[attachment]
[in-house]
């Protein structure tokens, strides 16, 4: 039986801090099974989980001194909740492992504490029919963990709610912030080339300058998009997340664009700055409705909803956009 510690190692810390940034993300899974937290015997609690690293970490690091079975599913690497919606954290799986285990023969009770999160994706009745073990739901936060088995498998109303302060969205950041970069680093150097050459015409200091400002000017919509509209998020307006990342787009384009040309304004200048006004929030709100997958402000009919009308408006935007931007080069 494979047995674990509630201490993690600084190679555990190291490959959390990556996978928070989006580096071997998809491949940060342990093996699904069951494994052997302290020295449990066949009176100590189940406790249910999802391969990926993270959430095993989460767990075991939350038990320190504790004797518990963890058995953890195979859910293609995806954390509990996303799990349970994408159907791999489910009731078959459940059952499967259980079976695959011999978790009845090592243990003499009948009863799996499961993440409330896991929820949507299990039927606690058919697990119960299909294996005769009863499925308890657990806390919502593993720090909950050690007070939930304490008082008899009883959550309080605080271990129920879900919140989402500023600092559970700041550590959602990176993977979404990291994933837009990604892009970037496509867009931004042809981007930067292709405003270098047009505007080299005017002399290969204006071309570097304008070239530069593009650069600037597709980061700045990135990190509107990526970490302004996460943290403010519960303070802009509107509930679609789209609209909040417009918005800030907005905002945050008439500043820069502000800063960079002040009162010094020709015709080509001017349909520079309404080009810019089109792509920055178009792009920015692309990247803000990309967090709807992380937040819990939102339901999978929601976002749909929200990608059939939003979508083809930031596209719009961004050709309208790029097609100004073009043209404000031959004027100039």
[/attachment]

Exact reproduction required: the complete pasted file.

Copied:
[in-house]
């Protein structure tokens, strides 16, 4: 039986801090099974989980001194909740492992504490029919963990709610912030080339300058998009997340664009700055409705909803956009 510690190692810390940034993300899974937290015997609690690293970490690091079975599913690497919606954290799986285990023969009770999160994706009745073990739901936060088995498998109303302060969205950041970069680093150097050459015409200091400002000017919509509209998020307006990342787009384009040309304004200048006004929030709100997958402000009919009308408006935007931007080069 494979047995674990509630201490993690600084190679555990190291490959959390990556996978928070989006580096071997998809491949940060342990093996699904069951494994052997302290020295449990066949009176100590189940406790249910999802391969990926993270959430095993989460767990075991939350038990320190504790004797518990963890058995953890195979859910293609995806954390509990996303799990349970994408159907791999489910009731078959459940059952499967259980079976695959011999978790009845090592243990003499009948009863799996499961993440409330896991929820949507299990039927606690058919697990119960299909294996005769009863499925308890657990806390919502593993720090909950050690007070939930304490008082008899009883959550309080605080271990129920879900919140989402500023600092559970700041550590959602990176993977979404990291994933837009990604892009970037496509867009931004042809981007930067292709405003270098047009505007080299005017002399290969204006071309570097304008070239530069593009650069600037597709980061700045990135990190509107990526970490302004996460943290403010519960303070802009509107509930679609789209609209909040417009918005800030907005905002945050008439500043820069502000800063960079002040009162010094020709015709080509001017349909520079309404080009810019089109792509920055178009792009920015692309990247803000990309967090709807992380937040819990939102339901999978929601976002749909929200990608059939939003979508083809930031596209719009961004050709309208790029097609100004073009043209404000031959004027100039």